How technology will unleash the legal cannabis industry's growth potential

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Even as federal and state regulators struggle over state cannabis legalization, there are key areas in which they align.

Each cares about safety, compliance, and depriving criminal cartels of revenue. And, more than ever, tech firms have the potential to bridge the gap between legalizing states and prohibitionist federal policy.

Lost in much of the renewed current debate about prohibition has been the substantial regulatory regimes that 29 states and the District of Columbia have established to ensure cannabis is grown and sold safely and securely.

As founder and leader of a software company that helps dispensaries to, among other things, automatically comply with local regulations in their operations, I know there is no "wild west" in the legal marijuana business. Growers, distributors, and retailers must comply with complex regulations that require accounting for every milligram - literally from seed to sale. While the rules differ from state to state across the country, every state has taken its oversight role seriously.

This has had two major effects.

First, we uniformly find reliable, efficient markets developing as the cannabis business matures. This is no small feat given the federal prohibition. For one thing, cannabis supply in any given state must come from in-state growing operations because growers cannot transport cannabis across state lines. For another, marijuana is an all-cash business. Credit card companies and federally chartered banks do not do business with cannabis companies for the same reason.

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Second, through just our own business, which operates in 12 states, we have seen billions of dollars in revenue tracked, accounted for, and effectively taken from organized crime and put into state coffers. Drug cartels have surely lost entire markets in states that have legalized marijuana. Whatever you think of legalizing cannabis, there is no arguing that taking billions from criminals is a good thing.

This has not happened magically. State legislators and regulators have worked hard to craft both laws and the oversight. And at the center of that oversight are tech companies that have been providing to both states and businesses the crucial software they need to track and manage cannabis products.

Going forward, tech will play an even bigger role, according to a new study Green Bits commissioned by national cannabis experts Lewis Koski and John Hudak. They argue that the cannabis regulatory environment is still in its infancy and has been the product of rapid implementation and experimentation. But as the sector takes hold, matures and spreads to even more states, tech will be central to its progress, helping it to scale and keep compliant.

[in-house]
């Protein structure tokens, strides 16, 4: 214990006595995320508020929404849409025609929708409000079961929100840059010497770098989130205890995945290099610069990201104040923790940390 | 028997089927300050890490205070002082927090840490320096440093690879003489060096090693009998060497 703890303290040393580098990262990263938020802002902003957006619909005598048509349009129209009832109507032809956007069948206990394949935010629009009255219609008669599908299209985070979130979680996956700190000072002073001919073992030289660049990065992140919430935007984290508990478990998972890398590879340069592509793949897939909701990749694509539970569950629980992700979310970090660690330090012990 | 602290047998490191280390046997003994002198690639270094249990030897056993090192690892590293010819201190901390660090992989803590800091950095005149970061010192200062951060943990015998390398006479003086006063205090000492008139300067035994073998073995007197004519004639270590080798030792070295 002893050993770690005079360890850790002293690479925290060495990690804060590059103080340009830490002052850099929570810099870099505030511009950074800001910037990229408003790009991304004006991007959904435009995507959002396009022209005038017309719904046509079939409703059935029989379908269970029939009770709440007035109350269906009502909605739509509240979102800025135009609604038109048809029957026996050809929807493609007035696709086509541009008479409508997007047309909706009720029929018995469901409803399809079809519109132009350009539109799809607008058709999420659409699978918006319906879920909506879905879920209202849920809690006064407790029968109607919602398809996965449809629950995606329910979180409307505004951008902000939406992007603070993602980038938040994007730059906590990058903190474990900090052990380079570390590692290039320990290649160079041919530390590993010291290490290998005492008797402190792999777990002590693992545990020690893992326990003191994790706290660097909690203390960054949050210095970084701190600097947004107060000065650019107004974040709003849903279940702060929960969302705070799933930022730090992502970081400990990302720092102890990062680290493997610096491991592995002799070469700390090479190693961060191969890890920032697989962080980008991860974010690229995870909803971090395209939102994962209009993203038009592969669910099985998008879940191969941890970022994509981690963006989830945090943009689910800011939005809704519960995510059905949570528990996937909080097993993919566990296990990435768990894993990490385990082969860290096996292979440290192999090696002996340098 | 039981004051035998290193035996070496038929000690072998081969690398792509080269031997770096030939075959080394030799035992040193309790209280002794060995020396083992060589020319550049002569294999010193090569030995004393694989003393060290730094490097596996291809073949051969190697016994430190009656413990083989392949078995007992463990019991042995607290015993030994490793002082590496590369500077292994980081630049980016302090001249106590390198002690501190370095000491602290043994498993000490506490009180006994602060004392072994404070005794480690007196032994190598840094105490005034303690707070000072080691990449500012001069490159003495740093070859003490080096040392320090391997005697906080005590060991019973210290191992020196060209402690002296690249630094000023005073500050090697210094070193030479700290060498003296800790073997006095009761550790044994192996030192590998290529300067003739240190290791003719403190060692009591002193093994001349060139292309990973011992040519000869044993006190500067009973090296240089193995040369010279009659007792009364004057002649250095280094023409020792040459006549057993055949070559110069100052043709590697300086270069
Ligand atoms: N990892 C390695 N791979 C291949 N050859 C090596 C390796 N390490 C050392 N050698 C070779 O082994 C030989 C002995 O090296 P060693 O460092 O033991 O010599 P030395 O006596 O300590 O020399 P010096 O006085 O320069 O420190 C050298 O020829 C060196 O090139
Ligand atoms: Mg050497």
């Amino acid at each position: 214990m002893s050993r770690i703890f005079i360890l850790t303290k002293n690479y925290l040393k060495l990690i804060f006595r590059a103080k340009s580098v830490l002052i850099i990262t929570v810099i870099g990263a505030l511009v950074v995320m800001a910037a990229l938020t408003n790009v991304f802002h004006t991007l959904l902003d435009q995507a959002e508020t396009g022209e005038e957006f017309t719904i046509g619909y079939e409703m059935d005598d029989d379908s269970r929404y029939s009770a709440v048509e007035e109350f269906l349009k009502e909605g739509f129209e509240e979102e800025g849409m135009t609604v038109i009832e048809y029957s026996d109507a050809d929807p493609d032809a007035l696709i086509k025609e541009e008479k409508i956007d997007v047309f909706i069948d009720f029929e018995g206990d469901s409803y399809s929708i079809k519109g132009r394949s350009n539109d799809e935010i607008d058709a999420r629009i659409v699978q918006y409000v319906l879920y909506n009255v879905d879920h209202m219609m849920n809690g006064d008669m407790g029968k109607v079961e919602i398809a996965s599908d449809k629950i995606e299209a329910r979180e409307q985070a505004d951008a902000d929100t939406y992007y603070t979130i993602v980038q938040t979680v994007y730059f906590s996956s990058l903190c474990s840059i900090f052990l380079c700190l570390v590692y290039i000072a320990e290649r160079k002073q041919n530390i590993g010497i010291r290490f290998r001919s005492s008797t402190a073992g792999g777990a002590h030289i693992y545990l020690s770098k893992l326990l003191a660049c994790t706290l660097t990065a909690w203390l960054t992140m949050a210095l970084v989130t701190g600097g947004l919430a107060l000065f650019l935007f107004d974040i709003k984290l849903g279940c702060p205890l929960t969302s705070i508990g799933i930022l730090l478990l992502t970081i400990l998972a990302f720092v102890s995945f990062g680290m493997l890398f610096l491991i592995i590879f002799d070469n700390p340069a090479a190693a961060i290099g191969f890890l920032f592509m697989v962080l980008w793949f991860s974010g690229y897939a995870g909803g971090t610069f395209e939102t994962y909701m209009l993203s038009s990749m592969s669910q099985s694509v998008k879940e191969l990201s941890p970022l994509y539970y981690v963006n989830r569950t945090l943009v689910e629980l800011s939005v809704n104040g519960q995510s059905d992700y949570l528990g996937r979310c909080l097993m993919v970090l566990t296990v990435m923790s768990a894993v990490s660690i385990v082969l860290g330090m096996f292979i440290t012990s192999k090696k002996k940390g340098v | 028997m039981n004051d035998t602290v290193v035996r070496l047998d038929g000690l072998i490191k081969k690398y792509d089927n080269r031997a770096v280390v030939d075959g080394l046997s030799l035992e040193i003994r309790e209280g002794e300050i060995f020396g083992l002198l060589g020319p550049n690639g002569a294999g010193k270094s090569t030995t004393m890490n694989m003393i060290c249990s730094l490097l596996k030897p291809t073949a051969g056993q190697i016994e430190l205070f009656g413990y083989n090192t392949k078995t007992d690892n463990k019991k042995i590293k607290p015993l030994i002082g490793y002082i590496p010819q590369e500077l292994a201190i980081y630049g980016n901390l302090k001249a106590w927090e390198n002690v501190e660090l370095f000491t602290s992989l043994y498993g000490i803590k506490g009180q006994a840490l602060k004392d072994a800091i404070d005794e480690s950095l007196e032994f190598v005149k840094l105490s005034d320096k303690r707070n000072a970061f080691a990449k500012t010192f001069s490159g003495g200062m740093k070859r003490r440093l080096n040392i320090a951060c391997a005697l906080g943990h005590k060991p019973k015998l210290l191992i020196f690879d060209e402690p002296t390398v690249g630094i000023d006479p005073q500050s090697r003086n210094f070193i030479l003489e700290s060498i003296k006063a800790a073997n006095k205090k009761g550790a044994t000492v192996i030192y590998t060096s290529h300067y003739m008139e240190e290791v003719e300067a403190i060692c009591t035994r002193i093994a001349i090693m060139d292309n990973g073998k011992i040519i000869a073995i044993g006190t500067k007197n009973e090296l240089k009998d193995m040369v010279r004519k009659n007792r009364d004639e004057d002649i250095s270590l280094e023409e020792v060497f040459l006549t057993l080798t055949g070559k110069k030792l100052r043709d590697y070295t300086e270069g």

Notwithstanding state sector successes to date, continued federal prohibition means both that states will continue to be on their own regulating these industries (affecting everything from product quality to environmental stewardship) and that large players such as major payment processing companies, which are highly experienced in reliably and accountably moving large dollar volumes and helping regulated industries, will continue to stay away from the market.

Thus, there is both the need and the incentives for smaller, more nimble tech firms to innovate. This, in turn, means three things. First, notwithstanding the conservative nature of regulators, states must embrace and incentivize tech firms to enter and remain in the market. The larger the cannabis market grows, the more difficult it will be to strike the right balance of imposing sufficient oversight without unduly burdening businesses with compliance costs. Tech firms have reliably offered the marijuana industry products that reduce their compliance costs.

Second, states must collaborate and share information with tech firms so that they can best develop and offer their products. Thus far, we have seen tech firms not just reducing compliance costs but increasing compliance rates. We have also seen start-ups begin to introduce products and processes that spur states to raise the robustness of standards for their own tech solutions.

Third, we need tech firms to be somewhat dauntless. While large companies fear federal regulators, smaller firms helping make products safer, more reliable, and more trackable and helping businesses manage cash more securely and responsibly, do not. Remarkably, federal prohibition triggered a democratic boom in the states that sparked a rare combination of regulatory and free-market ingenuity.

The backbone of this progress has been tech companies. In an era of growing distrust of tech firms, it is ironic that, at least in the cannabis sector, such companies have the potential to offer peace of mind to federal authorities in rethinking their approach.

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